Democrat candidate Joe Biden edges closer to the U.S. presidency. Dr Martin Hirst has ridden the rollercoaster for nearly a day to provide this update.
IT LOOKS LIKE Joe Biden will be the next president of the United States.
While counting is not yet complete in several close races – Michigan, Georgia and Pennsylvania – the Democrats have taken Wisconsin and are likely to get over the line in Michigan.
If they can withstand a legal challenge from Trump’s team, winning Michigan (probable) or one of either Pennsylvania (possible) or Georgia (unlikely) will seal a Biden victory.
Trump has complained in several tweets and in his post-election remarks that the election has been stolen from him by unspecified "cheating" and his lawyers are saying that they will file for a recount in Wisconsin, and to stop any further vote counting in Michigan. A challenge is also expected in Pennsylvania, where over one million votes are still to be counted.
Despite Trump’s tantrums, there is no evidence of fraud or cheating and most commentators have decried Trump’s inflammatory comments as unfounded — in other words, he’s lying again. It’s likely Trump’s legal team will have to wait until all votes are tallied before requesting a recount — counting could take several more days in key battleground states. The national vote does not have to be tallied until 14 December.
The widely predicted Democrat landslide did not eventuate and Joe Biden will most likely not control the Senate. This will give the Republicans an opportunity to play spoiler on any Democrat reform agenda and it will ensure that the deep ideological divide now splitting the nation will fester like an open wound.
America is on track to remain divided and political volatility will remain high as outstanding results are resolved. One good sign is that so far there has not been an armed response; the many so-called "patriot" groups have not yet brought their firepower to the streets.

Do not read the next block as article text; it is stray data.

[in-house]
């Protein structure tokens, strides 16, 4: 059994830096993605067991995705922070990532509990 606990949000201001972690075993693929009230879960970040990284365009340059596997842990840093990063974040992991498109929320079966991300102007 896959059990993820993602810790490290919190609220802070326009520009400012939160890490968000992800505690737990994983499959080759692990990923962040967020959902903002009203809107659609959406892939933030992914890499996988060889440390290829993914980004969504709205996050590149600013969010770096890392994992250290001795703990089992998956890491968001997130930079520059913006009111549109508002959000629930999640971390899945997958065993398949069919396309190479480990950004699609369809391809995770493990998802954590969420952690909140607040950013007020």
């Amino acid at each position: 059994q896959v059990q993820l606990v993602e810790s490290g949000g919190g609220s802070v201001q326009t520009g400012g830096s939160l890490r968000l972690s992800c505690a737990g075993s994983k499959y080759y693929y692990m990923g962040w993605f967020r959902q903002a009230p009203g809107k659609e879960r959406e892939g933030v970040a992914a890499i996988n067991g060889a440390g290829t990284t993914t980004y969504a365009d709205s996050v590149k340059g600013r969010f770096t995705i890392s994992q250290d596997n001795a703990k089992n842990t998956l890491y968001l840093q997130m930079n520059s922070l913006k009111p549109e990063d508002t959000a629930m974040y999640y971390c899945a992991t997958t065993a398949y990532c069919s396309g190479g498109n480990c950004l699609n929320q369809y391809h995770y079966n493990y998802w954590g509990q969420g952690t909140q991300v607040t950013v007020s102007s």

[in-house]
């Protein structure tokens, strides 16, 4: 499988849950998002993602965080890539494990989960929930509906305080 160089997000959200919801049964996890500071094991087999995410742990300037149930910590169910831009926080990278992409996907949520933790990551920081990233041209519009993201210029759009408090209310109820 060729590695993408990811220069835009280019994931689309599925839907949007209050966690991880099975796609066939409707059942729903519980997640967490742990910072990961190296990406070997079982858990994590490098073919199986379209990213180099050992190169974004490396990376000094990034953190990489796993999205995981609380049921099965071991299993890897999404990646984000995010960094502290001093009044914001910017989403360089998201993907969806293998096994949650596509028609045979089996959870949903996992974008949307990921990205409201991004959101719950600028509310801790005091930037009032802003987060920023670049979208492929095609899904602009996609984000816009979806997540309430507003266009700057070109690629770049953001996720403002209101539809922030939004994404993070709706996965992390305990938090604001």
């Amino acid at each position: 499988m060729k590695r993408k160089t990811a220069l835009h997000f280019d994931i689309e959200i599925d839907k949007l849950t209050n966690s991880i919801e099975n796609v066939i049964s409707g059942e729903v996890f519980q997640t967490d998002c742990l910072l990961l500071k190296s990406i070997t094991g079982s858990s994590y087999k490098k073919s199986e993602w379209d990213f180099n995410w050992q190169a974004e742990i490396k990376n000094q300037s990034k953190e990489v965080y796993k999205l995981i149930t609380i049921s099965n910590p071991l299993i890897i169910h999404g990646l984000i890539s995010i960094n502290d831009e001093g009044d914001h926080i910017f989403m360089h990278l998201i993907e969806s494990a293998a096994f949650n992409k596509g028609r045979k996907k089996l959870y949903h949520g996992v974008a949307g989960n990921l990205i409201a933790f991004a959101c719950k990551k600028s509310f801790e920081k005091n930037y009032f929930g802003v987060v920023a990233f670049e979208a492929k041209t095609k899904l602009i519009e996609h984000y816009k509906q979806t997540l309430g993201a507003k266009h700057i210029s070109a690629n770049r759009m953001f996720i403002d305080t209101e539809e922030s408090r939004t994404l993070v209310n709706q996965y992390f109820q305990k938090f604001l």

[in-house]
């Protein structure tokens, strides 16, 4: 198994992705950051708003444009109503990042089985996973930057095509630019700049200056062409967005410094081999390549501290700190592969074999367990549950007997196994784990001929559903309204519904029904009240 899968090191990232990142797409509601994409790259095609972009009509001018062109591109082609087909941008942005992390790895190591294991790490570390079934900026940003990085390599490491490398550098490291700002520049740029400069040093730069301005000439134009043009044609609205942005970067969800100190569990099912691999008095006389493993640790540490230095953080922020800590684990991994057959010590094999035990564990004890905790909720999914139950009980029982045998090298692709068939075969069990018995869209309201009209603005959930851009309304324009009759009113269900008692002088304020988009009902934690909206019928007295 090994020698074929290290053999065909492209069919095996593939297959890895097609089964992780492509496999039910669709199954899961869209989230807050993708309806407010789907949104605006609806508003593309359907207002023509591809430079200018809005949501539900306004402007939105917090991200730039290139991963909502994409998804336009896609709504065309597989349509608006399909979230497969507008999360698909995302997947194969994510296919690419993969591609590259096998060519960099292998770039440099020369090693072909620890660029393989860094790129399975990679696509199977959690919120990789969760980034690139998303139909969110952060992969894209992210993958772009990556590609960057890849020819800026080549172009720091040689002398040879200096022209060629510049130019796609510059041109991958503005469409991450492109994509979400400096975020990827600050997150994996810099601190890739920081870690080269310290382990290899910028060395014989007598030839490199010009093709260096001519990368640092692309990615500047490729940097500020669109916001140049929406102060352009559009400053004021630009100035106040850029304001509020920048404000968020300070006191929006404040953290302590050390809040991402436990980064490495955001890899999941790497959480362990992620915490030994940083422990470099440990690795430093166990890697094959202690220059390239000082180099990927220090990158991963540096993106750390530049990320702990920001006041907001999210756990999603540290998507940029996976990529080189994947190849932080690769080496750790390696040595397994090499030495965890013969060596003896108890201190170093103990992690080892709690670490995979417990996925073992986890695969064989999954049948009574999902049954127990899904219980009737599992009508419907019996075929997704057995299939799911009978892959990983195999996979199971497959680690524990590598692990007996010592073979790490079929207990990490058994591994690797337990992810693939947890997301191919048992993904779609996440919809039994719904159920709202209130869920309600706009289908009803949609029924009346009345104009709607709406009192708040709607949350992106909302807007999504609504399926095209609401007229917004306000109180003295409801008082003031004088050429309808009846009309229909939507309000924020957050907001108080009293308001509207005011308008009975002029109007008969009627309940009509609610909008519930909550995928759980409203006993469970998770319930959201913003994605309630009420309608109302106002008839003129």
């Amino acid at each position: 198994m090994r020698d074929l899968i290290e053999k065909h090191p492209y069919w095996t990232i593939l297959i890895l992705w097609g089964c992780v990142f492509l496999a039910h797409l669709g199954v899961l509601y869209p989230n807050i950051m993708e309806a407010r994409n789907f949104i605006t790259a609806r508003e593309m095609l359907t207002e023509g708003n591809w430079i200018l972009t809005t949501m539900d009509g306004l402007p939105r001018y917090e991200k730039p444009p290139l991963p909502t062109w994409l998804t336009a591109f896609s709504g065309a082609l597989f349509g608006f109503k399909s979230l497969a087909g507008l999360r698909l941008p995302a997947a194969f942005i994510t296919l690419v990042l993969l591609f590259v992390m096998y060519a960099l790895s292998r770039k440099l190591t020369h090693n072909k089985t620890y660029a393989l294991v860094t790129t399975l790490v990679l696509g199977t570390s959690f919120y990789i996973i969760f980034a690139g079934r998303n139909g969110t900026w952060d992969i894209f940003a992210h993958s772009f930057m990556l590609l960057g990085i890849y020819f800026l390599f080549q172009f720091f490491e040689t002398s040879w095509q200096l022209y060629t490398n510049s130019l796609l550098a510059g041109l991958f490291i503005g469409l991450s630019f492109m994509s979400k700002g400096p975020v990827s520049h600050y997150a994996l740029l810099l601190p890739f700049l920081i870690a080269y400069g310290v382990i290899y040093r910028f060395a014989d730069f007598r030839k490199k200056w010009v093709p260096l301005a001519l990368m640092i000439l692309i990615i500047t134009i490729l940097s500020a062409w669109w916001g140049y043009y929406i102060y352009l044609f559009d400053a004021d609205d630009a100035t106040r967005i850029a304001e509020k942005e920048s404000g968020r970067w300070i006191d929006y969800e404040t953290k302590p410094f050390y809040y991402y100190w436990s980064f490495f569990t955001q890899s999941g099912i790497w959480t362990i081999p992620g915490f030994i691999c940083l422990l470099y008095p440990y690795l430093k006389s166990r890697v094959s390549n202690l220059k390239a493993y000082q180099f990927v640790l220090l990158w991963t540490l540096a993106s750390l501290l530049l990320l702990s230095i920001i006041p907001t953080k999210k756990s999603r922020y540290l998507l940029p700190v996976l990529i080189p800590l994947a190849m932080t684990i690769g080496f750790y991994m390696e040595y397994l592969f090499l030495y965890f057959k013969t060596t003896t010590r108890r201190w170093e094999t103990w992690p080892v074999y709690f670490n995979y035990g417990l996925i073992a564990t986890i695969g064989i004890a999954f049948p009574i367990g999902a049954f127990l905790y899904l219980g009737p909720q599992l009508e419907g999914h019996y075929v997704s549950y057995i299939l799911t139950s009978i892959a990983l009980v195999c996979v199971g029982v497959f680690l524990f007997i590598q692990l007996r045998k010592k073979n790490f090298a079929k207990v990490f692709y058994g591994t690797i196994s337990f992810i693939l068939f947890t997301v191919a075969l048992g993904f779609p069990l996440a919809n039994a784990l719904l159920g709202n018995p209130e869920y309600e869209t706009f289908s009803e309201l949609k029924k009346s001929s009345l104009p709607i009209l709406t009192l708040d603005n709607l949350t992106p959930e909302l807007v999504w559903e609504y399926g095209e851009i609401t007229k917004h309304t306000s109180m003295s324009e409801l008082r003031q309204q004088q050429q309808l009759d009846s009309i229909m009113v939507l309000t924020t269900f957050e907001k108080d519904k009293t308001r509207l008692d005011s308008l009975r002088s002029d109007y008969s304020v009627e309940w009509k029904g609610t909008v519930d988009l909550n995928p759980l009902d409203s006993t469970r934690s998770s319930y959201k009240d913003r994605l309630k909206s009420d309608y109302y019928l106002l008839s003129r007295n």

This could change quickly if Trump ramps up his sullen and angry rhetoric over the next few days.
Typically, there’s a typo (!), which Trump subsequently corrected.
And then Twitter decided the tweet was misleading — which, of course, it was:
A couple of hours later, Trump made his own public statement from the White House.
It should be no surprise that Trump claimed victory and that there has been widespread voter fraud. But his comments were vague and his allegations broadly without foundation. He said that his lawyers would be taking a case to the Supreme Court to prevent votes from being counted. Trump basically said that he wants legitimately cast votes to be discarded. Just how he might do this is not clear.
Overall, as we publish, after more than seven hours of counting, the result in the American presidential election is there is no clear winner as yet. As was expected, the popular vote – an unreliable indicator – shifted several times during the count. Biden had an early lead and then Trump overtook him. An hour later and Biden was back in front. The one benefit of this uncertainty was perhaps that it forced Trump’s hand and prevented him from making an election night declaration of victory.
Trump surrogates had been boasting that he would win in a "Red wave", but this obviously hasn’t happened. Neither was there any sign of Trump’s lawyers launching action to stop the count in battleground states. But Trump still got well over 60 million votes and surpassed his 2016 total.
We could be two to three days away from a final result. The slow count is likely to favour Joe Biden — but as everyone’s been saying, we have to be patient.